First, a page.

Thousands of supporters of the ousted Islamist president Mohammed Mursi are expected to take to the streets of Cairo on Monday.
The anticipated protests will come amid a visit from the first senior U.S. official to visit Egypt since the army toppled Mursi.
U.S. Deputy Secretary of State William Burns may face awkward questions when he visits Cairo, where portraits of the American ambassador, Anne Patterson, have been overwritten with the words "Go home, witch," Reuters reported.
Burns’ visit will include talks with the military and comes as Egypt's interim prime minister finalizes his cabinet.
The Brotherhood, from which Mursi hails, has refused to join the new government headed by caretaker Prime Minister Hazem al-Beblawi.
Burns will push for "an end to all violence and a transition leading to an inclusive, democratically elected civilian government" at meetings in Cairo with various parties, a statement from the U.S. State Department said.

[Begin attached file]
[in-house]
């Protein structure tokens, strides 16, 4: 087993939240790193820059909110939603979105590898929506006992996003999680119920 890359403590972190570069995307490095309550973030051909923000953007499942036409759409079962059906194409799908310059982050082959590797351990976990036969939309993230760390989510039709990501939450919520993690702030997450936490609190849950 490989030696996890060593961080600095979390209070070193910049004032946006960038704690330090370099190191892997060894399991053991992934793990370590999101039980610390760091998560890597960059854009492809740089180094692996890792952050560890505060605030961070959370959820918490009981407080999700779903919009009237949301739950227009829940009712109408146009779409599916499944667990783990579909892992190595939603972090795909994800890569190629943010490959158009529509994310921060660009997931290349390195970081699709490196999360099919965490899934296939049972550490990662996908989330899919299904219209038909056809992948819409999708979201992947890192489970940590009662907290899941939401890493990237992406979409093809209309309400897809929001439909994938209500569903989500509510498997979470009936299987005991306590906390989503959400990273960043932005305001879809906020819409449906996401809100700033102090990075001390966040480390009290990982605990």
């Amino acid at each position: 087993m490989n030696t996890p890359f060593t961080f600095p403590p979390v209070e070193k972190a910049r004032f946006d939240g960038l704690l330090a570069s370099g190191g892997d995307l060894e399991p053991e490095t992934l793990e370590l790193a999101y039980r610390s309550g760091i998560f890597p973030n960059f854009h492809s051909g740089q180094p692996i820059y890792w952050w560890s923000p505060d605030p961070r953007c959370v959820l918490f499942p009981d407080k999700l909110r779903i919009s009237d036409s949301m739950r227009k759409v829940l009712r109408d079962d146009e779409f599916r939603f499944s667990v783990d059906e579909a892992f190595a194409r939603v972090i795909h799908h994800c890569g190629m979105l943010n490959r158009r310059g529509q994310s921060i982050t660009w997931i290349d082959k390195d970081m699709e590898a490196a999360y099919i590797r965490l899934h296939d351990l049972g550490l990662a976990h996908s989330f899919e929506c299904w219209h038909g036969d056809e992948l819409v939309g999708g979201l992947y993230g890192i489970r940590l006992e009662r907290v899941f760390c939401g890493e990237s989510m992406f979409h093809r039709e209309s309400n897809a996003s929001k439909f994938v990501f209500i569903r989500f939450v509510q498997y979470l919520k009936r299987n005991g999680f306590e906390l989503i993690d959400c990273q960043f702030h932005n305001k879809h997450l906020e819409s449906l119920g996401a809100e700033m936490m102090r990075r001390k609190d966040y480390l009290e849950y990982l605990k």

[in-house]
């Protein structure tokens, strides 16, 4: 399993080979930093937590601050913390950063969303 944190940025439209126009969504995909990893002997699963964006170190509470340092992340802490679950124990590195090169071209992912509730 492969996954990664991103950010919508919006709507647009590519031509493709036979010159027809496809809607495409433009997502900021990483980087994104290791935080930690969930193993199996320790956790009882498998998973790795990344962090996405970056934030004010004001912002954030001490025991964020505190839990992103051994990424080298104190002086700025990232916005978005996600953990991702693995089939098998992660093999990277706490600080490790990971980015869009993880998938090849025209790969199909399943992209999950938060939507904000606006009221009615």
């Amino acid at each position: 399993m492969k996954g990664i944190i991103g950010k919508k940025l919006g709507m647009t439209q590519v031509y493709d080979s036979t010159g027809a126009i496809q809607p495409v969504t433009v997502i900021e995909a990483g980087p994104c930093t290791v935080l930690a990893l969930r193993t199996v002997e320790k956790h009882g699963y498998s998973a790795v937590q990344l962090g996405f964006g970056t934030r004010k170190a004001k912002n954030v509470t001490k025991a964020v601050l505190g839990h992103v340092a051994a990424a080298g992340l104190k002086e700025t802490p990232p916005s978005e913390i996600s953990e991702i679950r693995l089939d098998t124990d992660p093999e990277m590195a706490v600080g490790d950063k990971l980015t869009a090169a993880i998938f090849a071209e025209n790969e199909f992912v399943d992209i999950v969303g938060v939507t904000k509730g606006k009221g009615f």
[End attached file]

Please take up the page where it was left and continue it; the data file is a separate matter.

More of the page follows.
The U.S. administration has still not decided whether he was the victim of a coup, which would legally require a freeze on some $1.5 billion in vital military and economic U.S. assistance to Cairo.
On Sunday, two influential Republican U.S. lawmakers, Senator Lindsey Graham and Senator John McCain, urged the administration to cut the aid in response to the coup.
Monday’s expected protests will come after an assets freeze against nine senior Brotherhood figures as part of an investigation ordered by chief prosecutor Hisham Barakat.
Those targeted include leader Mohammed Badie and five Islamists from other groups including ex-militant faction Gamaa Islamiya, judicial sources said.
The investigation relates to four deadly incidents since Mursi's overthrow, including clashes in Cairo last Monday in which dozens died, according to AFP.
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